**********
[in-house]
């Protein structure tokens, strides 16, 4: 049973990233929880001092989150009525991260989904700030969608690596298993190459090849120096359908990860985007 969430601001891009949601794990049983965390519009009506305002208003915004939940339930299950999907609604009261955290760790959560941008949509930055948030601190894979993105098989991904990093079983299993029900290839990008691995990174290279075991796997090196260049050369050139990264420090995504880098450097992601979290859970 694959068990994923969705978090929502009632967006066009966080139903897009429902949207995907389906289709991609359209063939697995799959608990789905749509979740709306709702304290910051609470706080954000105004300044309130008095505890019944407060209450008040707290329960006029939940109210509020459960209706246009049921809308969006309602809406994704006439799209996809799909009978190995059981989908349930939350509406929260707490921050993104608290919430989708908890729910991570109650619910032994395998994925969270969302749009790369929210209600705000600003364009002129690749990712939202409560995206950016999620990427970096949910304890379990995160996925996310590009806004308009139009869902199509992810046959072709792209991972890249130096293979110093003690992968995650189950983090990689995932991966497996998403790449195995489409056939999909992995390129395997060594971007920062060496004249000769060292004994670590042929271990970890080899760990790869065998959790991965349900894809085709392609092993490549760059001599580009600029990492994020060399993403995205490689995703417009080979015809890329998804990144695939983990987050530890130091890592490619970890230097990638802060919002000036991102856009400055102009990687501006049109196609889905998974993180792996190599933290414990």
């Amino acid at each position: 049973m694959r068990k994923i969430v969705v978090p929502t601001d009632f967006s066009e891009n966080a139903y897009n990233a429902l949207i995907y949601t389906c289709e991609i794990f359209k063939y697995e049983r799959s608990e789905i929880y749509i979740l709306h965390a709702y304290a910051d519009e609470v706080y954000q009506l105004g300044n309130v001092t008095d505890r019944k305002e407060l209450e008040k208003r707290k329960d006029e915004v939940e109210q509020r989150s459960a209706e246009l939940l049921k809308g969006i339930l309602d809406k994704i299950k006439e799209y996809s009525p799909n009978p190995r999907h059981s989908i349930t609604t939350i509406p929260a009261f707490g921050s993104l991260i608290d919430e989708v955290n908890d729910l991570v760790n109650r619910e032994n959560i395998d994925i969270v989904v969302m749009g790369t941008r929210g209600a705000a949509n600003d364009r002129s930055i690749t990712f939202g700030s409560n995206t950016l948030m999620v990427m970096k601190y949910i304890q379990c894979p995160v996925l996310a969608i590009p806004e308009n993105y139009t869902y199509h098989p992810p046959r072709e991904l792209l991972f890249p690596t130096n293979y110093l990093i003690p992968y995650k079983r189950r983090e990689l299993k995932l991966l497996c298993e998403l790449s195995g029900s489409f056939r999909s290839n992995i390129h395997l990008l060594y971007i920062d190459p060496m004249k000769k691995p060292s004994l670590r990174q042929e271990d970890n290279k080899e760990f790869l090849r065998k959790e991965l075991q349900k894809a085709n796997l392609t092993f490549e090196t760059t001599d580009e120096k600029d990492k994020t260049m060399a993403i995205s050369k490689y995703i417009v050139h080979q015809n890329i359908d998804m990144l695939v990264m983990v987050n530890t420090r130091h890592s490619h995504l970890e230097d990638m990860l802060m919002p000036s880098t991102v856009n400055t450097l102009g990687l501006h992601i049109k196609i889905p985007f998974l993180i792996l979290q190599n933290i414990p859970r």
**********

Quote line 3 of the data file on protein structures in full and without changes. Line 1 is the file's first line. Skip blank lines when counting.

């Amino acid at each position: 049973m694959r068990k994923i969430v969705v978090p929502t601001d009632f967006s066009e891009n966080a139903y897009n990233a429902l949207i995907y949601t389906c289709e991609i794990f359209k063939y697995e049983r799959s608990e789905i929880y749509i979740l709306h965390a709702y304290a910051d519009e609470v706080y954000q009506l105004g300044n309130v001092t008095d505890r019944k305002e407060l209450e008040k208003r707290k329960d006029e915004v939940e109210q509020r989150s459960a209706e246009l939940l049921k809308g969006i339930l309602d809406k994704i299950k006439e799209y996809s009525p799909n009978p190995r999907h059981s989908i349930t609604t939350i509406p929260a009261f707490g921050s993104l991260i608290d919430e989708v955290n908890d729910l991570v760790n109650r619910e032994n959560i395998d994925i969270v989904v969302m749009g790369t941008r929210g209600a705000a949509n600003d364009r002129s930055i690749t990712f939202g700030s409560n995206t950016l948030m999620v990427m970096k601190y949910i304890q379990c894979p995160v996925l996310a969608i590009p806004e308009n993105y139009t869902y199509h098989p992810p046959r072709e991904l792209l991972f890249p690596t130096n293979y110093l990093i003690p992968y995650k079983r189950r983090e990689l299993k995932l991966l497996c298993e998403l790449s195995g029900s489409f056939r999909s290839n992995i390129h395997l990008l060594y971007i920062d190459p060496m004249k000769k691995p060292s004994l670590r990174q042929e271990d970890n290279k080899e760990f790869l090849r065998k959790e991965l075991q349900k894809a085709n796997l392609t092993f490549e090196t760059t001599d580009e120096k600029d990492k994020t260049m060399a993403i995205s050369k490689y995703i417009v050139h080979q015809n890329i359908d998804m990144l695939v990264m983990v987050n530890t420090r130091h890592s490619h995504l970890e230097d990638m990860l802060m919002p000036s880098t991102v856009n400055t450097l102009g990687l501006h992601i049109k196609i889905p985007f998974l993180i792996l979290q190599n933290i414990p859970r």